An Arkansas design-build contractor is facing a $60,000 fine for missing a project deadline by 60 days.
The Delta Regional Airport Authority, near Colt in eastern Arkansas, voted unanimously Thursday night (Sept. 29) to impose a $1,000-a-day fine on Rose Construction Inc., of Covington, TN, for delays in completing grading and drainage work over the summer, the Times-Herald of Forrest City reports.
|The new airport will replace two constrained facilities in neighboring counties.|
Blake Roberson of Garver Engineers, which is overseeing construction of the $17 million airport, said the 60-day time frame was settled after factoring in time for suspensions of work due to weather and other factors. Roberson told the board that the contract with Rose Construction allowed for a penalty of up to $1,000 per day for each day over the allotted time limit, the Times-Herald reported.
Roberson said Rose Construction officials will be invited to the October board meeting if they want to appeal the penalty.
Company officials did not respond Monday to a request for comment. The company performs design-build, construction, maintenance, field and other services for civil-utility, structural, industrial, commercial and special projects.
Plans for the new airport include a 5,003-foot runway; a full parallel taxiway; apron tie-down space for nearly 30 aircraft; T-hangars; a terminal area with space for a general aviation terminal building; fueling facilities; space for corporate, private, and additional T-hangar development; vehicle parking; and an access road. Future planned improvements include a 1,000-foot extension of the runway and taxiway.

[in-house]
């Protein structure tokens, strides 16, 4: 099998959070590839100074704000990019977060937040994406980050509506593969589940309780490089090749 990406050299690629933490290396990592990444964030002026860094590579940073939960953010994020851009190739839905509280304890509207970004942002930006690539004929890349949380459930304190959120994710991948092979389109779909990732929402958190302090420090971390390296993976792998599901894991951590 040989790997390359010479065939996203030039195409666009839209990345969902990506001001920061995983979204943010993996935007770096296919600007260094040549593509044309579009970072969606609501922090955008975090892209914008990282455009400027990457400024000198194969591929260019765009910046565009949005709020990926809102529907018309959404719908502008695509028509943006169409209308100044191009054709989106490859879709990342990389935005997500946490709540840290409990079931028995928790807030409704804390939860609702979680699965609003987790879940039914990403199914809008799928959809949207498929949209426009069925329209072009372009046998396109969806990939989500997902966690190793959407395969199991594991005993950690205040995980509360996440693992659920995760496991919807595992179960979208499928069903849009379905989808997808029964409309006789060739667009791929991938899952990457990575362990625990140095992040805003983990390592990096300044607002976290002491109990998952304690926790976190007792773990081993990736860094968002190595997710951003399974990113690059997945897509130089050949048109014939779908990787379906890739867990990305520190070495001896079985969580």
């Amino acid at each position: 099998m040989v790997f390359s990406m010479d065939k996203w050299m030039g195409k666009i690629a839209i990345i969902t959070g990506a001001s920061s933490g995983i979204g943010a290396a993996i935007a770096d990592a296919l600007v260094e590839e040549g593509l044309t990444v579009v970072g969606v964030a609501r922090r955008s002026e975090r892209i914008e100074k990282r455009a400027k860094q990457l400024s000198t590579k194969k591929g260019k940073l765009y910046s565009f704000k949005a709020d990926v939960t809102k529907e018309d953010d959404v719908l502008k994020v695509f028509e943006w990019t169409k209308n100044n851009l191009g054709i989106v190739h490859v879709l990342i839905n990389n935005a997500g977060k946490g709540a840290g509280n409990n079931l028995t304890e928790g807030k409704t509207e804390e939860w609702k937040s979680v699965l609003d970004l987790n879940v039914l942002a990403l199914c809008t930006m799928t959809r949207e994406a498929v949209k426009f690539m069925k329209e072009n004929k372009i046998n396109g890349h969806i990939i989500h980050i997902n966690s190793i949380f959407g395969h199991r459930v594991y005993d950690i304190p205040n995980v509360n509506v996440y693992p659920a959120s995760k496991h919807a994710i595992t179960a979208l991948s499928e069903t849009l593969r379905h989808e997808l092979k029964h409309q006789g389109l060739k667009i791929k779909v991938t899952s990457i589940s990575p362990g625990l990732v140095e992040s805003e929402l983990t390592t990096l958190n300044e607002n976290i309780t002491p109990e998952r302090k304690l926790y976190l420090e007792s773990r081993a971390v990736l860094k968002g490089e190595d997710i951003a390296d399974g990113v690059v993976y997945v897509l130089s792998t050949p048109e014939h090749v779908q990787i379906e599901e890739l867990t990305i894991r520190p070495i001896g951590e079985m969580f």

‘They Could Have Been Working’
Roberson and DRAA chairman John Kerr said there had been several days when the company could have been working at the Colt site but prioritized other projects for completion, the newspaper reported.
Board member Shannon Hobbs, who works in the Colt area, said he could recall several days early in the process when he felt work could have been taking place, but equipment wasn't moving.
“They came in here heavy and brought all of their equipment and everything,” said Hobbs, according to the newspaper. “It looked like they were going to work, and then all of a sudden, there was nothing going on out at our site.
“It was like John said: They had something else to do and went and took care of that when they could have been working. There were a lot of pretty days they could have been working when there was nothing going on.”
Roberson told the board that Garver officials have catalogued the work and progress from the beginning of the contract and said he could provide the board with a list of days when work was not taking place.
Neither Roberson nor board officials could be reached Monday for additional comment.